Excluding the wheelchair races, there hasn’t been an American winner at the Boston Marathon for more than two decades.
A couple of years ago, I asked Bill Rodgers, who won the race four times, what it would take to break that drought. He said the person who did it would have to be obsessed with winning this particular race.
For a while I thought that person might be Ryan Hall, a supremely gifted and free-spirited runner from California. He moved to the Boston area to train on the course and made three bold bids to win the race, but the best he could do was a third-place finish in 2011, although he did run the fastest ever American marathon that day — 2 hours, 4-minutes and 53-seconds. Since then, Hall has been hobbled by injuries, which forced him to pull out of the 2013 Boston Marathon race before it even started. He also had to drop out of the Olympic Marathon in London in 2012.
Now I am wondering if the best hope for an American winner just might be a local runner. Shalane Flanagan was a high school star in Marblehead, then an NCAA champion at North Carolina. As a kid, she watched her dad run the Boston Marathon, and before she ran it for the first time last year she called it a life-long dream. Flanagan finished fourth. This week, she posted a picture of herself training on the marathon course on Twitter:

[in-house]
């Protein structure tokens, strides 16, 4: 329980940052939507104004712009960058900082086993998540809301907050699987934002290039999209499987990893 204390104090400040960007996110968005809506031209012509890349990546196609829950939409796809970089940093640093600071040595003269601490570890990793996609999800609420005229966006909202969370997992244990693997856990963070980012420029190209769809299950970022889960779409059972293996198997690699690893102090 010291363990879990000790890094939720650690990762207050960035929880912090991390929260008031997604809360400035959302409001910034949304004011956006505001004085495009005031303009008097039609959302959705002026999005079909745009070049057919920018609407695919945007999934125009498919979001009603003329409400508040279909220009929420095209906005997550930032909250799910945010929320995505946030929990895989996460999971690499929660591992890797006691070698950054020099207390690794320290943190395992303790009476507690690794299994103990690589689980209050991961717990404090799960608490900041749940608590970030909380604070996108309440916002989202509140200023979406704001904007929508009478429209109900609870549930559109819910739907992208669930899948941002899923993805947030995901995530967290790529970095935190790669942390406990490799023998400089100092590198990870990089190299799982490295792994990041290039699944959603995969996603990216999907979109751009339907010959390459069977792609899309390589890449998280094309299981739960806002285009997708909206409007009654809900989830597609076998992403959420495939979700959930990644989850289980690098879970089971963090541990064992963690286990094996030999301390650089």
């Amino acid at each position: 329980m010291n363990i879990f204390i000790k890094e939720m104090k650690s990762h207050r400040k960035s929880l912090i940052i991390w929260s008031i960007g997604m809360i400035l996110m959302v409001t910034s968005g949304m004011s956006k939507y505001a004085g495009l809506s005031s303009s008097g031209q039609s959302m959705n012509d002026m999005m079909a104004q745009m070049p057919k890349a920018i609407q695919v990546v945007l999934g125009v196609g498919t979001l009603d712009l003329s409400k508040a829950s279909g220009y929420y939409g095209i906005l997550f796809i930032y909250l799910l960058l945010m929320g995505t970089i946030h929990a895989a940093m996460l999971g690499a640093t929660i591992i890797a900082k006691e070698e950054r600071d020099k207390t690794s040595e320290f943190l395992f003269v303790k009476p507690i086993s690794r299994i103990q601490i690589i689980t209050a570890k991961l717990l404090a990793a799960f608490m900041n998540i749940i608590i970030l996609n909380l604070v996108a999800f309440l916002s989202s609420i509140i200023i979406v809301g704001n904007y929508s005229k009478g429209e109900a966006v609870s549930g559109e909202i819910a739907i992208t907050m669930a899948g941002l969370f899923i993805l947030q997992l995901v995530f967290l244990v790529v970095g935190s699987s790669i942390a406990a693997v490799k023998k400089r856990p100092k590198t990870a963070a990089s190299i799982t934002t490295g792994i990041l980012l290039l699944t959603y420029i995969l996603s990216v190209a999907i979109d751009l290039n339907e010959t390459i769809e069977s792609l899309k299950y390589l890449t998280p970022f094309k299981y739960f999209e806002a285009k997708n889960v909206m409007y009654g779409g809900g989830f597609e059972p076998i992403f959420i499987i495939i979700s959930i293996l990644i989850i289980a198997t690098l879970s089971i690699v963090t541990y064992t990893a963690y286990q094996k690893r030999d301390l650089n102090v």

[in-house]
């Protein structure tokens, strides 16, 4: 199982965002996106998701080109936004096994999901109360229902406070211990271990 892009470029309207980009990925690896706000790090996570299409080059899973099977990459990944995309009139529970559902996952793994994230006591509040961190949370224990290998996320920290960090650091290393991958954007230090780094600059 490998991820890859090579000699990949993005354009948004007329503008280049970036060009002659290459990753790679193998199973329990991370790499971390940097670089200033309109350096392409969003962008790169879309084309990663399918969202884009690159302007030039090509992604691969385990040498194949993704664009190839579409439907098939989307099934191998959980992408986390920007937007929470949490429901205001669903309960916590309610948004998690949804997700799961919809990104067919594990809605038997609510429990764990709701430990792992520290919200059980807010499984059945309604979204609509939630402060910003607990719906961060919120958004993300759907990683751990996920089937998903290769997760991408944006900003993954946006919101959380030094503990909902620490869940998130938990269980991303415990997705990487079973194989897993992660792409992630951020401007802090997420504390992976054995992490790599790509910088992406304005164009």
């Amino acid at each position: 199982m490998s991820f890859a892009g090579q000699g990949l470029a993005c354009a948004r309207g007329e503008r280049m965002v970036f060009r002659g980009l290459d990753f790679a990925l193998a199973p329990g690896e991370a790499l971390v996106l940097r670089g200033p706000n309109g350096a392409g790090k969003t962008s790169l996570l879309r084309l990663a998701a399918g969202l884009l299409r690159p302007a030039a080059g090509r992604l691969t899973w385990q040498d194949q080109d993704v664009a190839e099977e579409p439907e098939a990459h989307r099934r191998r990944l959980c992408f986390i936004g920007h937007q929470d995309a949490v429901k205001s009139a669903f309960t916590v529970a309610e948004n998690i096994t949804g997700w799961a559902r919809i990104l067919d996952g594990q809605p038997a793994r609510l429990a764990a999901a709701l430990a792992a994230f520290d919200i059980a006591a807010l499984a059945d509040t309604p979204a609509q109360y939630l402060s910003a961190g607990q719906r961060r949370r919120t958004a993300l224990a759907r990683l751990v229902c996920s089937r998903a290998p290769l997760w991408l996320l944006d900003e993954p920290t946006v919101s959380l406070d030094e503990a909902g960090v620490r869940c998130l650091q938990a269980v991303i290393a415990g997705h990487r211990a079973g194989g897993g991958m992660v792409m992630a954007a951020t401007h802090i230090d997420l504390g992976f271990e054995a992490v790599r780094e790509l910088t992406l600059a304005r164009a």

Warmed up (miles 16-26.2) on the Boston marathon course for everyone today! See you on April 21st! @jhboston26 pic.twitter.com/AUUx0MqkEE
— Shalane Flanagan (@ShalaneFlanagan) January 7, 2014
Flanagan leads the American field that has been assembled by marathon sponsor John Hancock Financial for the race on April 21. Runner’s World described it as a strong squad, and I have to agree. Besides Flanagan, there’s Desiree Davila Linden, who finished second in 2011, running the fastest-ever time by an American woman on the Boston Marathon course — 2 hours, 22 minutes and 38 seconds. There’s also Amy Hastings, who just missed the 2012 U.S. Olympic team in the marathon when she finished fourth in the trials race two years again in Houston.
The top American men coming to Boston include Jason Hartmann, who finished fourth in 2012 and 2013, and former Olympic marathoners Dathan Ritzenhein and Meb Keflezighi. Keflezighi finished fourth in the 2012 Olympic Marathon in London and he has two strong performances in Boston on his resume, finishing third in 2006 and fifth in 2010. Ritzenhein will be running Boston for the first time, but his coach is Alberto Salazar, who grew up in nearby Wayland and won the Boston Marathon in 1982. Ritzenhein also trains with the great British runner Mo Farah who is scheduled to run his first ever marathon in London on April 13. But he’s also been troubled by injuries.
African runners have dominated the Boston Marathon ever since the race started offering prize money in 1986. That lure turned what was really a big New England road race into a huge international event with a world class field. The 2013 race will again feature a world class field, including the men’s and women’s winners from last year, Lelisa Desisa of Ethiopia and Rita Jeptoo of Kenya. They’ll attempt to reclaim their titles and the cash that comes with them.
No American has ever put first-place money from the Boston Marathon into his or her wallet.